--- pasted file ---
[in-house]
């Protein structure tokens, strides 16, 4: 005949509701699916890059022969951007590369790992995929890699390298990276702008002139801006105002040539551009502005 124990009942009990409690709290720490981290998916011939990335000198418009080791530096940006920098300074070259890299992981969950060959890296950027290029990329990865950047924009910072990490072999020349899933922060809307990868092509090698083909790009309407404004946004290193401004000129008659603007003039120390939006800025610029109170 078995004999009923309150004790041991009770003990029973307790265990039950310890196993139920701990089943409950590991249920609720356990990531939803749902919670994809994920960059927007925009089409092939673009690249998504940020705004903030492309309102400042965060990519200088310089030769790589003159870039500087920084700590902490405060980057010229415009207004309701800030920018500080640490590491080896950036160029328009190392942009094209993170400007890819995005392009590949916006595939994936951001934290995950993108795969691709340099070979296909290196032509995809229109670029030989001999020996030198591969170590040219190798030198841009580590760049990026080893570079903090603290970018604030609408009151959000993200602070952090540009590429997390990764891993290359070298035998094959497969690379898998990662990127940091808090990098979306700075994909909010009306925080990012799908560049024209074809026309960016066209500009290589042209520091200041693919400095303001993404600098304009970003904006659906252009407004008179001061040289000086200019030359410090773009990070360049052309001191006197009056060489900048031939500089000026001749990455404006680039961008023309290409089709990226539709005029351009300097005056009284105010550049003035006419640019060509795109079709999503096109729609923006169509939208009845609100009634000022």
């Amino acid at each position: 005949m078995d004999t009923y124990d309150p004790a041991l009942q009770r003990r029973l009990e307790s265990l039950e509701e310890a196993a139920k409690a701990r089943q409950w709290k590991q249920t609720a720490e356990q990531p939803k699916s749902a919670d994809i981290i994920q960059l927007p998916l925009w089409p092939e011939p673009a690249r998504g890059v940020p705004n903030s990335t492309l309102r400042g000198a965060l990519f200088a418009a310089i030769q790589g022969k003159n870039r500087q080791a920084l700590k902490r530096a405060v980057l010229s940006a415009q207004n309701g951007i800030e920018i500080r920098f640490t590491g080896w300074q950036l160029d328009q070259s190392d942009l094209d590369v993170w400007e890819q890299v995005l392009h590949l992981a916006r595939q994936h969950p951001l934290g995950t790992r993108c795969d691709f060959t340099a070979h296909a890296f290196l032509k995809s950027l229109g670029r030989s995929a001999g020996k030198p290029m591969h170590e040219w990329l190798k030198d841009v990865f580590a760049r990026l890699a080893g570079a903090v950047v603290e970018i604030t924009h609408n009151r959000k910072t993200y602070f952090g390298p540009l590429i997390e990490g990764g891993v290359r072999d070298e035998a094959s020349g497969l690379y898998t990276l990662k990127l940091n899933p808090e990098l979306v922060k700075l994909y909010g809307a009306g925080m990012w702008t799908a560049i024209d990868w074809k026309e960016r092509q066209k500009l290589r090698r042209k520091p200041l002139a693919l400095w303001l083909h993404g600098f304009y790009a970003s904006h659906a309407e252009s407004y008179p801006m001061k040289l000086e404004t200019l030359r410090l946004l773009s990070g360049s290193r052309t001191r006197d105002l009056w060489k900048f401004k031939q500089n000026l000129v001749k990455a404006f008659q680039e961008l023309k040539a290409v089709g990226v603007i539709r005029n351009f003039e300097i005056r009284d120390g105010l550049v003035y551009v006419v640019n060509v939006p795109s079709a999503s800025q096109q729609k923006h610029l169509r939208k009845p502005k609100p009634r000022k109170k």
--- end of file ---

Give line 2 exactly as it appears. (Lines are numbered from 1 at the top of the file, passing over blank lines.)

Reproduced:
């Protein structure tokens, strides 16, 4: 005949509701699916890059022969951007590369790992995929890699390298990276702008002139801006105002040539551009502005 124990009942009990409690709290720490981290998916011939990335000198418009080791530096940006920098300074070259890299992981969950060959890296950027290029990329990865950047924009910072990490072999020349899933922060809307990868092509090698083909790009309407404004946004290193401004000129008659603007003039120390939006800025610029109170 078995004999009923309150004790041991009770003990029973307790265990039950310890196993139920701990089943409950590991249920609720356990990531939803749902919670994809994920960059927007925009089409092939673009690249998504940020705004903030492309309102400042965060990519200088310089030769790589003159870039500087920084700590902490405060980057010229415009207004309701800030920018500080640490590491080896950036160029328009190392942009094209993170400007890819995005392009590949916006595939994936951001934290995950993108795969691709340099070979296909290196032509995809229109670029030989001999020996030198591969170590040219190798030198841009580590760049990026080893570079903090603290970018604030609408009151959000993200602070952090540009590429997390990764891993290359070298035998094959497969690379898998990662990127940091808090990098979306700075994909909010009306925080990012799908560049024209074809026309960016066209500009290589042209520091200041693919400095303001993404600098304009970003904006659906252009407004008179001061040289000086200019030359410090773009990070360049052309001191006197009056060489900048031939500089000026001749990455404006680039961008023309290409089709990226539709005029351009300097005056009284105010550049003035006419640019060509795109079709999503096109729609923006169509939208009845609100009634000022």